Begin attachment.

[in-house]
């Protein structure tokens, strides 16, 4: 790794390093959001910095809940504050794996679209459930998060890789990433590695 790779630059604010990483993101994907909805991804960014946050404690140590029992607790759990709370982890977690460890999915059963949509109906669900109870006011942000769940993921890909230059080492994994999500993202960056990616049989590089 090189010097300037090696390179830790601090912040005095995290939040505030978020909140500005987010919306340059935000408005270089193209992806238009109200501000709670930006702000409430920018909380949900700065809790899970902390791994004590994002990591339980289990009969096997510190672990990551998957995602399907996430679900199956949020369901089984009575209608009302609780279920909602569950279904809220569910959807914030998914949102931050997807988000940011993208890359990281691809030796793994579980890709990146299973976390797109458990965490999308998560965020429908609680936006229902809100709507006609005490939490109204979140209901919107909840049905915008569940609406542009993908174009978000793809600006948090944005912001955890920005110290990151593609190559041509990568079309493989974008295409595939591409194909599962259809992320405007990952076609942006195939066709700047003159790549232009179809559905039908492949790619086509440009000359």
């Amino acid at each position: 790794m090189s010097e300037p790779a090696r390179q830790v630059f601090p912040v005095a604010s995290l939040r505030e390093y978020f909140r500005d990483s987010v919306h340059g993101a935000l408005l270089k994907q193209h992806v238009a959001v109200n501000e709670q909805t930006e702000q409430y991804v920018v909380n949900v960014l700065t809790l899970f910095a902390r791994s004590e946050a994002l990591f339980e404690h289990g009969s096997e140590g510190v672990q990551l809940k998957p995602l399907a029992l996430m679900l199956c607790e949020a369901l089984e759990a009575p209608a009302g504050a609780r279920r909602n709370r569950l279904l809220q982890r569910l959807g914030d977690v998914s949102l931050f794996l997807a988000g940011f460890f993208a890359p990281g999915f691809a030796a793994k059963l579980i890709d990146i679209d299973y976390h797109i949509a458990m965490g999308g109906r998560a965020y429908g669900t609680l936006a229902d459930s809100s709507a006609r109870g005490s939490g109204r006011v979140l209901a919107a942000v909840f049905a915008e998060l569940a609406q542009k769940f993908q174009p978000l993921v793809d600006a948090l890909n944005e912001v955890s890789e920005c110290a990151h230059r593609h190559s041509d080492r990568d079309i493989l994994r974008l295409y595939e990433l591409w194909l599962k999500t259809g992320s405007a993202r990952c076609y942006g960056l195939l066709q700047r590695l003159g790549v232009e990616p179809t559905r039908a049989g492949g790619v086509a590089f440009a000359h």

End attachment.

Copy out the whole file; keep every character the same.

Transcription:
[in-house]
């Protein structure tokens, strides 16, 4: 790794390093959001910095809940504050794996679209459930998060890789990433590695 790779630059604010990483993101994907909805991804960014946050404690140590029992607790759990709370982890977690460890999915059963949509109906669900109870006011942000769940993921890909230059080492994994999500993202960056990616049989590089 090189010097300037090696390179830790601090912040005095995290939040505030978020909140500005987010919306340059935000408005270089193209992806238009109200501000709670930006702000409430920018909380949900700065809790899970902390791994004590994002990591339980289990009969096997510190672990990551998957995602399907996430679900199956949020369901089984009575209608009302609780279920909602569950279904809220569910959807914030998914949102931050997807988000940011993208890359990281691809030796793994579980890709990146299973976390797109458990965490999308998560965020429908609680936006229902809100709507006609005490939490109204979140209901919107909840049905915008569940609406542009993908174009978000793809600006948090944005912001955890920005110290990151593609190559041509990568079309493989974008295409595939591409194909599962259809992320405007990952076609942006195939066709700047003159790549232009179809559905039908492949790619086509440009000359």
């Amino acid at each position: 790794m090189s010097e300037p790779a090696r390179q830790v630059f601090p912040v005095a604010s995290l939040r505030e390093y978020f909140r500005d990483s987010v919306h340059g993101a935000l408005l270089k994907q193209h992806v238009a959001v109200n501000e709670q909805t930006e702000q409430y991804v920018v909380n949900v960014l700065t809790l899970f910095a902390r791994s004590e946050a994002l990591f339980e404690h289990g009969s096997e140590g510190v672990q990551l809940k998957p995602l399907a029992l996430m679900l199956c607790e949020a369901l089984e759990a009575p209608a009302g504050a609780r279920r909602n709370r569950l279904l809220q982890r569910l959807g914030d977690v998914s949102l931050f794996l997807a988000g940011f460890f993208a890359p990281g999915f691809a030796a793994k059963l579980i890709d990146i679209d299973y976390h797109i949509a458990m965490g999308g109906r998560a965020y429908g669900t609680l936006a229902d459930s809100s709507a006609r109870g005490s939490g109204r006011v979140l209901a919107a942000v909840f049905a915008e998060l569940a609406q542009k769940f993908q174009p978000l993921v793809d600006a948090l890909n944005e912001v955890s890789e920005c110290a990151h230059r593609h190559s041509d080492r990568d079309i493989l994994r974008l295409y595939e990433l591409w194909l599962k999500t259809g992320s405007a993202r990952c076609y942006g960056l195939l066709q700047r590695l003159g790549v232009e990616p179809t559905r039908a049989g492949g790619v086509a590089f440009a000359h």